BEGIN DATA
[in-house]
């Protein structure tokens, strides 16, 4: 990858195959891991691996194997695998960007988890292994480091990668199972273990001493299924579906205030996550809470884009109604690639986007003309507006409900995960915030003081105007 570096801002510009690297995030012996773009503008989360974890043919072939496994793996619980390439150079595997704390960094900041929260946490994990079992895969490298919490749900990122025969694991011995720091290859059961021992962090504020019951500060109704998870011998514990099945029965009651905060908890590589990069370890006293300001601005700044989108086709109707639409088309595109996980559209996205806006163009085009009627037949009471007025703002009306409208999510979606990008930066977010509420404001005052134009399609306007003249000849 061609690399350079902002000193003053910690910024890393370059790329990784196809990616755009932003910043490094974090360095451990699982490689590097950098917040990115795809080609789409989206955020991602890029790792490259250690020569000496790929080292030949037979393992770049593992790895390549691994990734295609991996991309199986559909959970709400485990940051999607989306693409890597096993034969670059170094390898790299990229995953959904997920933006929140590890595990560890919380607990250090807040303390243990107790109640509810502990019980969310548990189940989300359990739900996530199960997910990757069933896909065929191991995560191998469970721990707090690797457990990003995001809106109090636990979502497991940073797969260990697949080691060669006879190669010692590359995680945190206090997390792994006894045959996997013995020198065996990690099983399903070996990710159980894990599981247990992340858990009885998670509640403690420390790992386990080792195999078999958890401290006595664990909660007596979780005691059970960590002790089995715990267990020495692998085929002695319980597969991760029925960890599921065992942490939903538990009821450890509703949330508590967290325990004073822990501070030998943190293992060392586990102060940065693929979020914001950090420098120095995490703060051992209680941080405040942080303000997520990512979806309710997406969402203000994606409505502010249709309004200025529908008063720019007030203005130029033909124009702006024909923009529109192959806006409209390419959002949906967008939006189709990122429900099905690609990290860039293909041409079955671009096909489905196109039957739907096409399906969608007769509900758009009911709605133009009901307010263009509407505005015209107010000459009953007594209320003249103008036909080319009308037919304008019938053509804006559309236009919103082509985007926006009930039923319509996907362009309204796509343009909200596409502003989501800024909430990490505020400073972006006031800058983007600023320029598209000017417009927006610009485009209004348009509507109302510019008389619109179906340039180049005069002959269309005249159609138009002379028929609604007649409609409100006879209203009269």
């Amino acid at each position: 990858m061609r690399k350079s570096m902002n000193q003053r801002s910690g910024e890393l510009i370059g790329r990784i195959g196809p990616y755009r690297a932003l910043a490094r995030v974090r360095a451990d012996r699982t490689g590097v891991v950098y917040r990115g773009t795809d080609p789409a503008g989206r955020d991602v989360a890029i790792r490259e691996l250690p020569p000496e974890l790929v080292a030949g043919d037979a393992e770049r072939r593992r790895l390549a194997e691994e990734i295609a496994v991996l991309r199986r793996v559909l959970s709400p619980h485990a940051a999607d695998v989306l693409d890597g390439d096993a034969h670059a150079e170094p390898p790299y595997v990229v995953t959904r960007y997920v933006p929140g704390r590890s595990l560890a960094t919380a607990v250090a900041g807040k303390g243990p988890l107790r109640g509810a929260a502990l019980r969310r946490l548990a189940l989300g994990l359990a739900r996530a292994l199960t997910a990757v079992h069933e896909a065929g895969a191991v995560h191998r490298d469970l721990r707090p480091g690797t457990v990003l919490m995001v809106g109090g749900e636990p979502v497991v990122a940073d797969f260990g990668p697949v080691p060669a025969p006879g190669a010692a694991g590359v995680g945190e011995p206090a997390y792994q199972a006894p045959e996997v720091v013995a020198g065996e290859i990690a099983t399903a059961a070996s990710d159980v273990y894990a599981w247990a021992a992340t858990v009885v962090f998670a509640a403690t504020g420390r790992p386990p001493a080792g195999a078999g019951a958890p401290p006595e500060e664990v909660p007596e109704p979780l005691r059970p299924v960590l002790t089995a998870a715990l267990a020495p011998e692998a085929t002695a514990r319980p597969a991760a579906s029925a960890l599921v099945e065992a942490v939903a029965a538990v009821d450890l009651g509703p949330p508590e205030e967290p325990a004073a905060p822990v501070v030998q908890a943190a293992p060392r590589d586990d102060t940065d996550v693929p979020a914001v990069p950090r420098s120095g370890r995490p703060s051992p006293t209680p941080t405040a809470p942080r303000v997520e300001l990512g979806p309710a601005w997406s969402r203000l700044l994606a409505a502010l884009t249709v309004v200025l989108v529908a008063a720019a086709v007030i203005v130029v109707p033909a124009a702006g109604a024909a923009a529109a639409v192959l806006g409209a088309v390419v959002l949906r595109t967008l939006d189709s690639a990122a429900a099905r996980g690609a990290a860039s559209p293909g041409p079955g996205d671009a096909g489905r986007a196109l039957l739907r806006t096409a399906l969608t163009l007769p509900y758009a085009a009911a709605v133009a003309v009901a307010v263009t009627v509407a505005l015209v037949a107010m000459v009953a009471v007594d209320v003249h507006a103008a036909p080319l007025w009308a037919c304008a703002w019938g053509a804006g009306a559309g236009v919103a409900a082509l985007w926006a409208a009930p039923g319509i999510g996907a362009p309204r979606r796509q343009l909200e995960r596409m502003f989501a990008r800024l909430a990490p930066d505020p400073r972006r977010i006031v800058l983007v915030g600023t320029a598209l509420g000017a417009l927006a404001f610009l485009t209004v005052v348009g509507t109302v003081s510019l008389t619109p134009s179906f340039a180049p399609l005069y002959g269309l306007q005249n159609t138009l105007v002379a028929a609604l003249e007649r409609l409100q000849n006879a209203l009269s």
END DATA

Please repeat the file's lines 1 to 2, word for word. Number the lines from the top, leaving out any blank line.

[in-house]
């Protein structure tokens, strides 16, 4: 990858195959891991691996194997695998960007988890292994480091990668199972273990001493299924579906205030996550809470884009109604690639986007003309507006409900995960915030003081105007 570096801002510009690297995030012996773009503008989360974890043919072939496994793996619980390439150079595997704390960094900041929260946490994990079992895969490298919490749900990122025969694991011995720091290859059961021992962090504020019951500060109704998870011998514990099945029965009651905060908890590589990069370890006293300001601005700044989108086709109707639409088309595109996980559209996205806006163009085009009627037949009471007025703002009306409208999510979606990008930066977010509420404001005052134009399609306007003249000849 061609690399350079902002000193003053910690910024890393370059790329990784196809990616755009932003910043490094974090360095451990699982490689590097950098917040990115795809080609789409989206955020991602890029790792490259250690020569000496790929080292030949037979393992770049593992790895390549691994990734295609991996991309199986559909959970709400485990940051999607989306693409890597096993034969670059170094390898790299990229995953959904997920933006929140590890595990560890919380607990250090807040303390243990107790109640509810502990019980969310548990189940989300359990739900996530199960997910990757069933896909065929191991995560191998469970721990707090690797457990990003995001809106109090636990979502497991940073797969260990697949080691060669006879190669010692590359995680945190206090997390792994006894045959996997013995020198065996990690099983399903070996990710159980894990599981247990992340858990009885998670509640403690420390790992386990080792195999078999958890401290006595664990909660007596979780005691059970960590002790089995715990267990020495692998085929002695319980597969991760029925960890599921065992942490939903538990009821450890509703949330508590967290325990004073822990501070030998943190293992060392586990102060940065693929979020914001950090420098120095995490703060051992209680941080405040942080303000997520990512979806309710997406969402203000994606409505502010249709309004200025529908008063720019007030203005130029033909124009702006024909923009529109192959806006409209390419959002949906967008939006189709990122429900099905690609990290860039293909041409079955671009096909489905196109039957739907096409399906969608007769509900758009009911709605133009009901307010263009509407505005015209107010000459009953007594209320003249103008036909080319009308037919304008019938053509804006559309236009919103082509985007926006009930039923319509996907362009309204796509343009909200596409502003989501800024909430990490505020400073972006006031800058983007600023320029598209000017417009927006610009485009209004348009509507109302510019008389619109179906340039180049005069002959269309005249159609138009002379028929609604007649409609409100006879209203009269």